Regime Change in Iran?
Applying George W. Bush's "liberation theology" to the mullahs.
Aug 5, 2002, Vol. 7, No. 45 • By REUEL MARC GERECHT
THOUGH OSAMA BIN LADEN, Afghanistan, Israel, and Iraq have commanded our attention since September 11, it is always good to remind ourselves that the most consequential country in the Muslim Middle East is Iran. This has been true, with a few intermissions, for a thousand years. And since the victory of Ayatollah Ruhollah Khomeini and his revolution in 1979, Iran has held center stage in the current Muslim drama: How will God and man interact in a modern theocratic state? Will the Western idea of individual freedom, which has been gaining ground in Iran for over a hundred years, triumph over the Islamic injunction to submit oneself to God's law in virtually all matters public and private? Would the notion of individual rights, always present in the intellectual storm that produced the Iranian revolution, congeal and allow a separation of church and state where the democratic franchise, not the Holy Law or a cleric, becomes the final arbiter of politics? And could the dictatorial dispensation of the entire Muslim Middle East--no democracy except in secular, half-European Turkey--conceivably be shattered by the state whose religious raison d'etre has been the most explicit?
The Bush administration--and it is perhaps accurate here to underscore, the president himself more than his foreign-policy team--appears to be trying to grapple seriously with an American response to tyranny in the Muslim world, particularly in Iran. The president's "axis of evil" speech, his July 12 address on Iran, the subsequent delivery of this statement in Persian over Voice of America radio by the National Security Council's Zalmay Khalilzad, and the Captive Nations Week proclamation of July 17 have revealed a man who obviously believes that certain Western ideas have universal range and roots. The president, who is probably the most sincerely religious commander in chief since World War II, has stated repeatedly that faith does not countenance despotism, that Muslims, too, have the right to "liberty and justice . . . the birthright of all people."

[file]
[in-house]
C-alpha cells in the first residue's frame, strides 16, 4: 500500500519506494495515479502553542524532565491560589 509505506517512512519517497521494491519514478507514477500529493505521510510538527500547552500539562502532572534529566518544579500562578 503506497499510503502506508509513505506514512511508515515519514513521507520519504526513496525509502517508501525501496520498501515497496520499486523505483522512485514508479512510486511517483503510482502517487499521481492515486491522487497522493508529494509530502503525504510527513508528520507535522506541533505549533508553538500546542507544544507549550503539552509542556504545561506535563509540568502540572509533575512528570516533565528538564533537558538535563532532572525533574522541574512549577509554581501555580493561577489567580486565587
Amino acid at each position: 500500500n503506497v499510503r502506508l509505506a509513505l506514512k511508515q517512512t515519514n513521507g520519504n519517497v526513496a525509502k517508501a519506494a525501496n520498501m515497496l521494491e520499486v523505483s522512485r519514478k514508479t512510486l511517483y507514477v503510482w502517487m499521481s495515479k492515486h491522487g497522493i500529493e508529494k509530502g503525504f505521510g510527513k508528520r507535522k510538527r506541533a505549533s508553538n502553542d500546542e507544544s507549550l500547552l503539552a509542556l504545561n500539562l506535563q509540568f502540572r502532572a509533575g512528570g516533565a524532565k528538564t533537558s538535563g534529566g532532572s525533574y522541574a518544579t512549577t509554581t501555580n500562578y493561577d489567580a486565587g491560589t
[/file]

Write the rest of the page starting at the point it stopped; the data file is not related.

Stepping away from the "realist" world of his father--where a vision of regional stability, not a belief in individual liberty and democracy, drove foreign policy--George W. Bush has sliced across national borders and civilizational divides with an unqualified assertion of a moral norm. The president declared, "The people of Iran want the same freedoms, human rights, and opportunities as people around the world." America will stand "alongside people everywhere determined to build a world of freedom, dignity, and tolerance. . . . America affirms . . . its commitment to helping those in captive nations achieve democracy." These are, at least to Iranian ears, truly revolutionary words for an American president. One has to go back to Woodrow Wilson to find an American leader who so clearly directs his message far outside the West. And Wilson's call for self-determination, made in the declining years of European empire, addressed collective, "national" ethnic aspirations more than the liberal rights of individuals.
Though the president's "liberation theology" is obviously a work in progress (as, if we remember, was Reagan's), the philosophical borders of the president's views are sufficiently clear that it will be difficult for those in his administration and in the media who are disturbed, if not terrified, by Bush's creed to walk back the policy. They will, no doubt, try. The State Department of Colin Powell will endeavor to introduce a bit of opaqueness into the discussion, striving to keep open the possibility, deeply cherished, it strongly appears, by the director of policy planning, Richard Haass, that U.S. and Iranian officials can somehow sit and talk. For State, sitting and talking with foreign dignitaries is usually an end in itself, imbued with a non-negotiable moral goodness. (Presidential spokesman Ari Fleischer will, of course, have the unenviable task of articulating the contradictory public truces between State, the Pentagon, and the White House, which will make it appear that the president is trying to alter his original language, if not his intent.) And the president may well be lazy, cautious, or somewhat confused about turning his ideals into a consistent, effective policy. For example, preaching liberty, the rule of law, and democracy for Palestinians on only one bank of the Jordan river is an odd, if not unsustainable, rhetorical position. Yet despite the unorthodox, public way foreign policy is being made, and unmade, in this administration, it seems clear that the president isn't going to stop his Reaganesque approach. The possible contradictions in the president's actions are unlikely to blunt the revolutionary edge and appeal of his message in the Middle East.